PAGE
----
A recent letter from a Los Angeles woman, describing a dispute with her doctor over the bill, helps illustrate a few principles of the law of contracts. The woman hurt her back while moving some furniture and went to the doctor for treatment.
She decribed what happened next:
"I was there for about 1 1/2 hours, had some back X-rays taken and various manipulations of my spine along with some physical therapy. He said I should come back for more therapy, but I felt a little better and decided not to because I just couldn't get the time off. Eventually I got better."
"I asked him to bill my insurance company, which he agreed to do. Now I find that he charged me $120 for the exam and treatments and $125 for the X-rays and $45 for the supplies. I think that is high, and he didn't tell me at the time that it was so much money. Anyway, my deductible wasn't completely met, and my insurance company only paid the doctor $2.17.
"Now he says the rest is my responsibility. I don't think it is because he actually didn't help me at all, and might even have made it worse. (I spoke with another doctor, and he said that the treatment was all wrong for me.)
"Also, he didn't tell me how much money it was going to cost and just assumed that my insurance would cover it. I thought that it would, too, but hadn't counted on the deductible being so high."
He Expects Payment
"Can this doctor turn my account over to a collection agency or take me to small claims court? He expects me to pay for it myself. Since I already pay for my insurance premiums, I don't think this is at all fair."
Fair or not, the doctor certainly can turn the account over to a collection agency or sue the reader for breach of contract in small claims court. The case can be brought to small claims court because the amount in dispute is less than $1,500. Although the reader may have legal defenses, the doctor would probably win, and the patient would have to pay the bill--at least the reasonable value of the doctor's services.
The doctor and patient appear to have entered into a legally binding contract. As defined by state law: "A contract is an agreement to do or not to do a certain thing."
We all enter into many contracts every day, often without realizing it.
When you hire a plumber to fix the pipes or you charge purchases on a credit card, you have entered into a contract.
A contract has three basic legal elements: an offer to do or sell something, an acceptance and what is legally called "consideration" and the transfer of something of value in exchange for the services or the goods.
A contract does not have to be in writing nor does it have to be expressed. It can be implied.
In this case, was there an implied promise to pay the doctor's bill? Probably, Bryon Sher, a Stanford law professor who teaches contracts and also is a state assemblyman, explains.
"What undertaking or obligation does a patient incur when a doctor provides treatment without tying down in advance what the costs will be?" he asks. "People (patients) in those circumstances understand that you will pay the going rate, the reasonable value for the doctor's services."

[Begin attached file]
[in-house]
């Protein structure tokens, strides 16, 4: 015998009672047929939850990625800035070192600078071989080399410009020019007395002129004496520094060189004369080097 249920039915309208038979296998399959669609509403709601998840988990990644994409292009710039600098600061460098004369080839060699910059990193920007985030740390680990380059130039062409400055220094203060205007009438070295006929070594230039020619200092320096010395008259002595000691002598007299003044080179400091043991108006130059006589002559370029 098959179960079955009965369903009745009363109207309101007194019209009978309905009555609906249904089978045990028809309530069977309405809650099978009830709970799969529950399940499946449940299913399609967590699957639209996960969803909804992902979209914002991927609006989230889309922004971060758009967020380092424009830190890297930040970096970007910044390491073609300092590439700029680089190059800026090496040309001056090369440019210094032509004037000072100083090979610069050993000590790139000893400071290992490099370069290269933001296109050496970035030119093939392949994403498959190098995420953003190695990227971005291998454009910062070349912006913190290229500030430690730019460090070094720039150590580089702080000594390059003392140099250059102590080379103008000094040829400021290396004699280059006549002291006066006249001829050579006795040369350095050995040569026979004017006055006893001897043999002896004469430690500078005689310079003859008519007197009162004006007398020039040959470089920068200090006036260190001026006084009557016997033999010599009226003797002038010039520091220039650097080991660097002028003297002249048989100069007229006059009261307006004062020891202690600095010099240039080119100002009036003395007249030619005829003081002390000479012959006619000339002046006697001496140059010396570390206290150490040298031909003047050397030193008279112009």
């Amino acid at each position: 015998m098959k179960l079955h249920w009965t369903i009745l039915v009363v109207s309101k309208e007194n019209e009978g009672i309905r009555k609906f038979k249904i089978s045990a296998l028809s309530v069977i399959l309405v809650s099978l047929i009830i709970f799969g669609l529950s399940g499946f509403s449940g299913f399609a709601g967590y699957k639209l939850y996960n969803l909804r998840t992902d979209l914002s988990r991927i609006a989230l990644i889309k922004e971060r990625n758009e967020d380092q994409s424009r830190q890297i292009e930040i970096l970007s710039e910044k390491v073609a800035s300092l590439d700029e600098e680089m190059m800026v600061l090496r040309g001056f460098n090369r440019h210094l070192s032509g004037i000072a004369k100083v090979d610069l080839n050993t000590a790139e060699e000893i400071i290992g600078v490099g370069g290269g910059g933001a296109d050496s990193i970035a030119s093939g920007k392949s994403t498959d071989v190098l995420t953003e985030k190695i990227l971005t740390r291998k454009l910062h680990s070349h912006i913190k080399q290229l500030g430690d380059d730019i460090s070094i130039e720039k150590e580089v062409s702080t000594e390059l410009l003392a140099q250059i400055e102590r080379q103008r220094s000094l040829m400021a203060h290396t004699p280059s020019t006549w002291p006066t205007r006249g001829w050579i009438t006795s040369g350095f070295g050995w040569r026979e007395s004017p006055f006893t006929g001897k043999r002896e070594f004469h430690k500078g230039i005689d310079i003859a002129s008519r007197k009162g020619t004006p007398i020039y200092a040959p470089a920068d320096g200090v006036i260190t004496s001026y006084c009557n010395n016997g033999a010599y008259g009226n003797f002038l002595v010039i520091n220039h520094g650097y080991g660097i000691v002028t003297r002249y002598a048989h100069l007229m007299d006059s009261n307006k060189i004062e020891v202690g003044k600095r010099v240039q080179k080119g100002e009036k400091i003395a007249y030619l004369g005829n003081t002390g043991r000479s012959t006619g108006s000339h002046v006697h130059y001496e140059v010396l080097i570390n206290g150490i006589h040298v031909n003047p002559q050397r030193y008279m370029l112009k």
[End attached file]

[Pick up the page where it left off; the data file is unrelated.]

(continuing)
It's the same kind of contract that you enter when you get your hair cut. If you go into a barbershop and ask for a trim, even if there are no signs posted and nobody tells you in advance how much the haircut will cost, by your conduct, you accept the obligation to pay.
"You imply a promise to pay the reasonable charge for the barber's services," Sher explains.
In return, the barber--or in this case, the doctor--makes an implied promise to render competent services. That does not mean the doctor is promising that you will be cured, only that he will use his education and training properly to render professional services.
If the doctor does not render competent services, the doctor has breached the contract, and the patient does not have to pay the bill.
"If he did not perform his side of the bargain, she would not have to perform her side of the bargain," Sher adds. But that's a question of fact for the judge to decide. However, our reader says she did get better, which may indicate that the services were at least competent, if not entirely satisfactory.
If the doctor does explicitly promise that you will be cured, you may be able to enforce that promise in the courtroom.
All first-year law students learn about a famous case in which a doctor promised a patient that he would fix his "hairy hand" and make it "100%" again. After the hand came out of surgery as hairy as ever, the patient sued for breach of contract and won. But that was because the doctor promised a specific result, and the court decided the promise was part of the contract.
What about the doctor's "promise" to bill the insurance company? A court would probably rule that this was just the way payment was expected, not a separate agreement to let the patient off the hook, unless the doctor specifically agreed to accept whatever the insurance company paid as full payment.
Another Legal Theory
Even if a judge rules that there was no contract here, which is unlikely, the doctor has another legal theory--originally known in the English common law as quantum meruit , now known as unjust enrichment--to enforce the payment obligation.
This rule of law states that where a person renders a benefit to you, and it is unfair for you to keep the benefit without paying for it, you must pay the reasonable value of the benefit received.
In response, the patient may argue that there was no benefit received. That again is a question of proof for the judge to decide, but unless another doctor will testify that the treatment was worthless, it's not a strong case.
The reader put her final question this way: "Do I have to pay for medical treatment if it really wasn't all that good and I got well on my own anyhow."
I'd pay the bill.